Why the world has become a more dangerous place for children
Children’s suffering across the world appears to be on the rise. If one looks at the last year, for instance, it was another conflict-driven year and children paid the highest price. Even worse, their suffering wasn’t limited to predictable conflict regions such as Syria or Yemen. Dozens of countries became brutal arenas of child abuse. Do you remember the Central African Republic? Ukraine? South Sudan? These and many other regions saw increasing numbers of children being placed in the frontline of conflicts.
According to UNICEF’s Director of Emergency, Manuel Fontaine, “...children are being targeted and exposed to attacks and brutal violence in their homes, schools and playgrounds. As these attacks continue..., we cannot become numb. Such brutality cannot be the new normal.”
Sadly, such horror has become ordinary for many around the world. In the 1,000 days of fighting in Yemen, at least 5,000 children lost their lives or were injured. At the moment, 11 million children are in need of humanitarian assistance and 385,000 are severely malnourished to the extent of facing death unless treated immediately. The situation is worsened by what’s been described as history’s worst cholera epidemic. According to Unicef, the disease infects one child every 35 seconds on an average. Another report by the same organisation revealed that two million Yemeni children are out of school, and more than three million children were born into the war.
In Syria, after years of violence, three million children had to flee to other countries, thousands perished on the way and thousands of others have fallen prey to human trafficking schemes in Europe and elsewhere. As to the situation in Syria, close to six million children require humanitarian assistance — and that’s when they are not being used as human shields or targeted specifically by snipers. Children of many other countries went through similar ordeals including Afghanistan, Eastern Ukraine, the Central African Republic (CAR), Democratic Republic of the Congo, South Sudan, Somalia and Myanmar.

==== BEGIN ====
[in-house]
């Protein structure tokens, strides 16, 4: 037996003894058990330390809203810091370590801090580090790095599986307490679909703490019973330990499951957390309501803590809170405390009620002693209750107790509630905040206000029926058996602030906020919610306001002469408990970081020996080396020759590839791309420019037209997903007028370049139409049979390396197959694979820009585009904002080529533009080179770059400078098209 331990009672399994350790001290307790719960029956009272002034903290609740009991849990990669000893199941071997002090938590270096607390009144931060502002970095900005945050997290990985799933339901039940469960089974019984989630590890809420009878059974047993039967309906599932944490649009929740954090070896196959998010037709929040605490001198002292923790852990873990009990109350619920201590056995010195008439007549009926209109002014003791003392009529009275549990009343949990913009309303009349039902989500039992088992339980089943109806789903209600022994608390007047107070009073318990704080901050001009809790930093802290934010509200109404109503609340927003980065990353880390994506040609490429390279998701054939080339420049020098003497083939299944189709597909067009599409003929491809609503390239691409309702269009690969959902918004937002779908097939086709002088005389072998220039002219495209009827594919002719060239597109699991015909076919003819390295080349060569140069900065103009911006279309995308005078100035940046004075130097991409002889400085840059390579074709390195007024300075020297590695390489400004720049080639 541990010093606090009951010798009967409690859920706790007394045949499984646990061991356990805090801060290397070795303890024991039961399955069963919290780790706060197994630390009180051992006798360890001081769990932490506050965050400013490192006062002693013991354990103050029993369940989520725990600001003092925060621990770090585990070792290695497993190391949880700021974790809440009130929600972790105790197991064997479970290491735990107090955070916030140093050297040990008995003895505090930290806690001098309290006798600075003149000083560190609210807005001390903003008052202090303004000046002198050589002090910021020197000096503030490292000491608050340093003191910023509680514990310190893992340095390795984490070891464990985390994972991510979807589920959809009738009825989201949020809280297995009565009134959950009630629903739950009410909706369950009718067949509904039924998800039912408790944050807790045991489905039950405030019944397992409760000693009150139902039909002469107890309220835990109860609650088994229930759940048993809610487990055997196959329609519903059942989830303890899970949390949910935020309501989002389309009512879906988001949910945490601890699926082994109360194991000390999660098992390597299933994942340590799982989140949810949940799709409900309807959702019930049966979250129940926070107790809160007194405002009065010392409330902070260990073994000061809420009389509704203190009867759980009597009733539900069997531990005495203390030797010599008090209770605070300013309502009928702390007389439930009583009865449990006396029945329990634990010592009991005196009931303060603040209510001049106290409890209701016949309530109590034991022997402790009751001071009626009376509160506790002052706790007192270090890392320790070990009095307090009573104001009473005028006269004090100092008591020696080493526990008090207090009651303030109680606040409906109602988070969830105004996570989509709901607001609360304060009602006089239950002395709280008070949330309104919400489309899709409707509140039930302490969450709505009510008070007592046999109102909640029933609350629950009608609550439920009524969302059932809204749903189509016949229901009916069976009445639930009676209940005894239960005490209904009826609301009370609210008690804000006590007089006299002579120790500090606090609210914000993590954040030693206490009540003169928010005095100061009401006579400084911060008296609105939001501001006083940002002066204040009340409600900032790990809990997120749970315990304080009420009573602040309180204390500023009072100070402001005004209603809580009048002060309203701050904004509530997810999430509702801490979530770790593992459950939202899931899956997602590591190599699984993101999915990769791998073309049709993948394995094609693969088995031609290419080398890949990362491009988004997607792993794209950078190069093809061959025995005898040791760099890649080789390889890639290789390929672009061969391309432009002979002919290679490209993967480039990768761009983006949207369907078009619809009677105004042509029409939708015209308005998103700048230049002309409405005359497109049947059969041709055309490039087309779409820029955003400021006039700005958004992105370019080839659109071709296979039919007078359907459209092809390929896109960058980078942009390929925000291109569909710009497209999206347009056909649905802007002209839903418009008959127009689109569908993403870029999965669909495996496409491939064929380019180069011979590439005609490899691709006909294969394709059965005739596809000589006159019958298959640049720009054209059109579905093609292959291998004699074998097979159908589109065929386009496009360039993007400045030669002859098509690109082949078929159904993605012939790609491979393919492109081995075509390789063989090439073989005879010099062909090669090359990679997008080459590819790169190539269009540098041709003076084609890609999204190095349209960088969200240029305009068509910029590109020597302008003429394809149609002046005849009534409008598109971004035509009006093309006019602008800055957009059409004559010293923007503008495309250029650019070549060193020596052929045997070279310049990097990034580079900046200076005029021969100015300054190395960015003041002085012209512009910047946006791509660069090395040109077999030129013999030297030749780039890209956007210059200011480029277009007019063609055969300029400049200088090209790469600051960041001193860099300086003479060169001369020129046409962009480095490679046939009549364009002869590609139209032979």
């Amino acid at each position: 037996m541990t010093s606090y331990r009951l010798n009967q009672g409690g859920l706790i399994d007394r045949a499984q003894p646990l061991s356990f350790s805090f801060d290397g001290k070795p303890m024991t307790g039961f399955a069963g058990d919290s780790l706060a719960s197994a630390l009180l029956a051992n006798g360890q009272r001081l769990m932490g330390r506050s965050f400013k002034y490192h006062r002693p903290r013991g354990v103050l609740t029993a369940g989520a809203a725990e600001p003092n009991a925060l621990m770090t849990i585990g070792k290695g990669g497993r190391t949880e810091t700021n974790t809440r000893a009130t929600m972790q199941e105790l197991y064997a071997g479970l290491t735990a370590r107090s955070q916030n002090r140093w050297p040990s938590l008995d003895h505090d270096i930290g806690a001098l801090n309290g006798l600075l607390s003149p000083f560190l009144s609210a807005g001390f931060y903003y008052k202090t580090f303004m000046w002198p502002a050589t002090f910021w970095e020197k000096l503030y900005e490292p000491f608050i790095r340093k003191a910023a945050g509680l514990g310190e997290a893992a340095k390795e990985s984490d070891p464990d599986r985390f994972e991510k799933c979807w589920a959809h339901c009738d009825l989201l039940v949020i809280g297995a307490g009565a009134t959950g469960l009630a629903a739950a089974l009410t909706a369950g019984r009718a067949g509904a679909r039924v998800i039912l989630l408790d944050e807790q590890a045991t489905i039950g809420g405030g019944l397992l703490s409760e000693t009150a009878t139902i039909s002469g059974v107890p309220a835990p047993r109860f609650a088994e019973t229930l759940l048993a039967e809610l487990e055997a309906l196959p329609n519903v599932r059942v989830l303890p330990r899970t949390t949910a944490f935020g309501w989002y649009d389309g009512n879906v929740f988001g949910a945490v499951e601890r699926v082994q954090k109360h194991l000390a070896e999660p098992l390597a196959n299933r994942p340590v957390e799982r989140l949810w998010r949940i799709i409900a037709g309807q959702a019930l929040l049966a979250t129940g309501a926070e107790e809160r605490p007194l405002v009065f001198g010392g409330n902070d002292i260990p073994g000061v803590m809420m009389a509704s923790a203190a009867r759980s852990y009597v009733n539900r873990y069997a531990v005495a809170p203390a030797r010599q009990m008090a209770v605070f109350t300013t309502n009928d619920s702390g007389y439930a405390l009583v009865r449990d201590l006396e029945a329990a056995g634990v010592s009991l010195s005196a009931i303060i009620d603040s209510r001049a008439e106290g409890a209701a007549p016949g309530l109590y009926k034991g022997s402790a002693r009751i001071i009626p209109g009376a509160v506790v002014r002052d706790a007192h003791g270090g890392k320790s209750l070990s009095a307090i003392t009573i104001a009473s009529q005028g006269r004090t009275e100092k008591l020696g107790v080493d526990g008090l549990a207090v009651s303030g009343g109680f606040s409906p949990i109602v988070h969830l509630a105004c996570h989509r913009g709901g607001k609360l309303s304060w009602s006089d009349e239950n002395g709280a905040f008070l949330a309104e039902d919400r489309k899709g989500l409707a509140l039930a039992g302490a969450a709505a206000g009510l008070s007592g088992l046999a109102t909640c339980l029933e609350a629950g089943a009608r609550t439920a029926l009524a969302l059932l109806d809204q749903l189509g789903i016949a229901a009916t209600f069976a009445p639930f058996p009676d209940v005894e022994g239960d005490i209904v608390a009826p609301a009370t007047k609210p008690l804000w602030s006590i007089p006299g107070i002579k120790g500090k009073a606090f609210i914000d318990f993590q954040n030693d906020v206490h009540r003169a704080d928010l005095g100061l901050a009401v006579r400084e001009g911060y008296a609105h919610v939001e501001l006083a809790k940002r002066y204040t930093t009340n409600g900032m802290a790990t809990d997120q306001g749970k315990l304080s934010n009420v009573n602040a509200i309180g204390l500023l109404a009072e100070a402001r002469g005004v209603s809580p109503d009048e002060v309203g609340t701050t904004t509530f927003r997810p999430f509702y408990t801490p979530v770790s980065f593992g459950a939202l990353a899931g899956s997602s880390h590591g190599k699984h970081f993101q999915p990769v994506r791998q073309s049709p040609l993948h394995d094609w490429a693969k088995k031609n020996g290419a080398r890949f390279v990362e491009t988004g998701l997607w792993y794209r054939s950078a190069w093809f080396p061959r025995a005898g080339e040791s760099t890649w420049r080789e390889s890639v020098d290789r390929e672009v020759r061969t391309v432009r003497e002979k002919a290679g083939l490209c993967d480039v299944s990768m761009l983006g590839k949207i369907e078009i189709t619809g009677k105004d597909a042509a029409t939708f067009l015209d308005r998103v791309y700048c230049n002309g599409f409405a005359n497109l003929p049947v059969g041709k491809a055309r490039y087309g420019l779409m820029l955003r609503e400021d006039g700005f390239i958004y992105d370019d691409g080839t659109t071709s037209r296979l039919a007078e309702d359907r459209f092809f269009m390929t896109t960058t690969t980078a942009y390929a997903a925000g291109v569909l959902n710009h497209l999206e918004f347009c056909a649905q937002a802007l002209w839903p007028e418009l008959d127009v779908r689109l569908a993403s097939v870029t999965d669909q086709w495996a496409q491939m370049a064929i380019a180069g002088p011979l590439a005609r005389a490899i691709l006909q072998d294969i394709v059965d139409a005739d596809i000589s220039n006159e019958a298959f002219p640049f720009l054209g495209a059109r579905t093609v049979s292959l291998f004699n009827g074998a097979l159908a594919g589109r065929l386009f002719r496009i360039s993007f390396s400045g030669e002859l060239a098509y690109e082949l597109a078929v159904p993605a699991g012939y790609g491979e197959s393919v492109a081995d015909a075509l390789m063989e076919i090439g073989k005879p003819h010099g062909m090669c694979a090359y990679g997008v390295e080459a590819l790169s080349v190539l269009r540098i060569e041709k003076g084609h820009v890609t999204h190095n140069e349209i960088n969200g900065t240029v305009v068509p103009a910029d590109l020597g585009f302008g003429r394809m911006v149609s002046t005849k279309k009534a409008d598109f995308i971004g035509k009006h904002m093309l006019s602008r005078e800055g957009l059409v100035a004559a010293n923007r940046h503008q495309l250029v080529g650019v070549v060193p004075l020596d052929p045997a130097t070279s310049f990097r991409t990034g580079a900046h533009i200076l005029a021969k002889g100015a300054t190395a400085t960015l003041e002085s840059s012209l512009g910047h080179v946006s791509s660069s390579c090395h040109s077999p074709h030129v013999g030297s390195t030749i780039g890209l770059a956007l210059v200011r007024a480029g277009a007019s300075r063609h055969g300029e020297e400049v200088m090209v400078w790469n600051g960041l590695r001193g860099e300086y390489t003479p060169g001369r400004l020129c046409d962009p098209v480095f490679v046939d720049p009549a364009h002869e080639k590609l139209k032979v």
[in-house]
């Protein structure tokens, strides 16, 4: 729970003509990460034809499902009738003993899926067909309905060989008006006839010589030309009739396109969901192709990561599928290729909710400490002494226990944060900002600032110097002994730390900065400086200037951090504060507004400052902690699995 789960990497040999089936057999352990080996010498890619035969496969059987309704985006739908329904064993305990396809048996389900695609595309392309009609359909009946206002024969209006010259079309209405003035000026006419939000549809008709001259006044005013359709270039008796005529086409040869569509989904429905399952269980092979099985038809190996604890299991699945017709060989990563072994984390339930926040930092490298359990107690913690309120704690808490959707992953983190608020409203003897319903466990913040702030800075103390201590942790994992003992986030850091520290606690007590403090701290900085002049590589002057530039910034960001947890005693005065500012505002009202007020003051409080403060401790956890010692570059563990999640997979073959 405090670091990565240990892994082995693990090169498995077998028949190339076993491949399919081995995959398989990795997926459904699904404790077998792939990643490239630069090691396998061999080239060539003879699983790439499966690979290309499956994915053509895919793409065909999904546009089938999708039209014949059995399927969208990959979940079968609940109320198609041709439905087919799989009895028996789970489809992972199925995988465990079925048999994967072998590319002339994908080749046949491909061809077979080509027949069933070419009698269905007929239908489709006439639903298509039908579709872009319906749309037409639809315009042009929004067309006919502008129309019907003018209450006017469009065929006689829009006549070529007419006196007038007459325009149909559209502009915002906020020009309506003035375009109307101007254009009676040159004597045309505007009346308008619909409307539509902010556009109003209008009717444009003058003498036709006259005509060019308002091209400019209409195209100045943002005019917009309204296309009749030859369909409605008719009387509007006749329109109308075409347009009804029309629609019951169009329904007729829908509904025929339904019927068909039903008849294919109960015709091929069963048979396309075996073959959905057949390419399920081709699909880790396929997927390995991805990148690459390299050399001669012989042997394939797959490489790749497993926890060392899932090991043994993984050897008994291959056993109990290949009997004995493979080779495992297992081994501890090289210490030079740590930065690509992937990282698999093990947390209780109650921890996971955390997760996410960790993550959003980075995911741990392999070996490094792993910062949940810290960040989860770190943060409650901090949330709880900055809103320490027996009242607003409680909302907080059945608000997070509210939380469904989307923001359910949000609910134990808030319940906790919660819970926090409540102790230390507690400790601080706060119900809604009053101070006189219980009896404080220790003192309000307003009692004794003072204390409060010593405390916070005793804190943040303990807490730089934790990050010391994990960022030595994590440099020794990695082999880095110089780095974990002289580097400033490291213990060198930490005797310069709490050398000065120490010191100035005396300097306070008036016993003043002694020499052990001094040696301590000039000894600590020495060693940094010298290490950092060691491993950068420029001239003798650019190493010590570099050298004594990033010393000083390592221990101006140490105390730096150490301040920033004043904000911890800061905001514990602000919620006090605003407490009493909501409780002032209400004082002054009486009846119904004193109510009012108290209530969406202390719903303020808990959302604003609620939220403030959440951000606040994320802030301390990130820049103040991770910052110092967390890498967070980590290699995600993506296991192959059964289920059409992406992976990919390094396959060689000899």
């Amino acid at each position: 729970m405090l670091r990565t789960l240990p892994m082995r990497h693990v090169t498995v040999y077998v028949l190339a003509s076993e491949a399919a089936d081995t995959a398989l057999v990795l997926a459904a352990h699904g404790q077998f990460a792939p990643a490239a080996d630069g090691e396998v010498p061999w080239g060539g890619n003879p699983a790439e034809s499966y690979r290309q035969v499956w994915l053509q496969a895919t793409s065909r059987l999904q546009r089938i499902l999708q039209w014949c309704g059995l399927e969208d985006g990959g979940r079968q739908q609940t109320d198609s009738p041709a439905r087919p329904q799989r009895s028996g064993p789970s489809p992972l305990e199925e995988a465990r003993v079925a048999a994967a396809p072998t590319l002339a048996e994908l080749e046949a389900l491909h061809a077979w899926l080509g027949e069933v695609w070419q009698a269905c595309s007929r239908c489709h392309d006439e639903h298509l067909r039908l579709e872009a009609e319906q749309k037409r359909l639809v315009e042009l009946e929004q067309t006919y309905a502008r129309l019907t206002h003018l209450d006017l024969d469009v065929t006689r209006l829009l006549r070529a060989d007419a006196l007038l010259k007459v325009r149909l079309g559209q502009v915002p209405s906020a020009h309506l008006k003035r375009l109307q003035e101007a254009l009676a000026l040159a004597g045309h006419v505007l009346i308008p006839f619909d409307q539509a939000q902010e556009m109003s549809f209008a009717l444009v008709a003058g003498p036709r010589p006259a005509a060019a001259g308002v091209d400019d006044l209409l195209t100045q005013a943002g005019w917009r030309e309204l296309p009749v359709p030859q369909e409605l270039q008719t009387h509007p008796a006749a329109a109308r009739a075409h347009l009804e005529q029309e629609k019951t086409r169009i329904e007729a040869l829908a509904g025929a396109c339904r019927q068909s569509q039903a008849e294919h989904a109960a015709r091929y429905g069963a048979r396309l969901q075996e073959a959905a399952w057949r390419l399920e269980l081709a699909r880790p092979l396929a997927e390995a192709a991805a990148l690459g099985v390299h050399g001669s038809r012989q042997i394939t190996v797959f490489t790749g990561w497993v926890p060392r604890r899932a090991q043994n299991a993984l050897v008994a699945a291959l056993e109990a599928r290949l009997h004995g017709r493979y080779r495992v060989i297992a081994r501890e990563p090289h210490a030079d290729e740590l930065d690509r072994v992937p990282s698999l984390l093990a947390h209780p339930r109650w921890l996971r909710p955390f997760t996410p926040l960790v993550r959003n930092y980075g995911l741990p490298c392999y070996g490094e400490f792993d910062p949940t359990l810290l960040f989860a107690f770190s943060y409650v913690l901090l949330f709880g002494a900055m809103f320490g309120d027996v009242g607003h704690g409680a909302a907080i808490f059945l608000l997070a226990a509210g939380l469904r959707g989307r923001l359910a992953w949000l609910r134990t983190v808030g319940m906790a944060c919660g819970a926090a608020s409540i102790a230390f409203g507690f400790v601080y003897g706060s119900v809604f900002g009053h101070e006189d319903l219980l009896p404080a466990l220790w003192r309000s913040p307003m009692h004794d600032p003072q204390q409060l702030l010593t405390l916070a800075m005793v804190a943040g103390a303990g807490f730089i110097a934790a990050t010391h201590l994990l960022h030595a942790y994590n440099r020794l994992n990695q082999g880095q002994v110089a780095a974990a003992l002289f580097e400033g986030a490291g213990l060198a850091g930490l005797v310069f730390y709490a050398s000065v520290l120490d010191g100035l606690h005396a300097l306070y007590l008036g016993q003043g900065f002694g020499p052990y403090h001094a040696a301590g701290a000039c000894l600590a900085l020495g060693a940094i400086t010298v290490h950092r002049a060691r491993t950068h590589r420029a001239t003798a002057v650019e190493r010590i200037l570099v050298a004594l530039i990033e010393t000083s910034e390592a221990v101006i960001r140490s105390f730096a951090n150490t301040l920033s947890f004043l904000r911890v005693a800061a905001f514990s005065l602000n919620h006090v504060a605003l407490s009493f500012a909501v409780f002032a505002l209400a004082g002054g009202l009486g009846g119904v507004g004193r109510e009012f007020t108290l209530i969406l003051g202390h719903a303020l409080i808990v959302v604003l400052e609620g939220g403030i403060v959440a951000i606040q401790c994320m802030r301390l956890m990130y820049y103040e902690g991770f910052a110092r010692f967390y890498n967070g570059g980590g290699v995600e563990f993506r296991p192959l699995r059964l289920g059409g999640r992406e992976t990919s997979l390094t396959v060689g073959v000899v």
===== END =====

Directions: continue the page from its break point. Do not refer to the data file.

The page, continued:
In the 21st century, one would expect the world to be a safer place for our children and not increasingly resemble the horrible days of the 20th century’s two world wars. It is almost unbelievable to hear that children are being specifically targeted by snipers in Syria, or hacked to death in the CAR or burned alive in Myanmar. However, the unacceptable and unthinkable is happening and the most innocent, the most vulnerable, the most precious members of our societies are being hurt. Clearly, our leaders need to take urgent action and stop these atrocities. We should not forget; every second we delay in taking action, a child might be getting hurt or killed somewhere in the world.
Adnan Oktar is an author from Turkey who has published more than 300 books on politics, and Islam and Science. His work has been translated into 73 languages
The views expressed are personal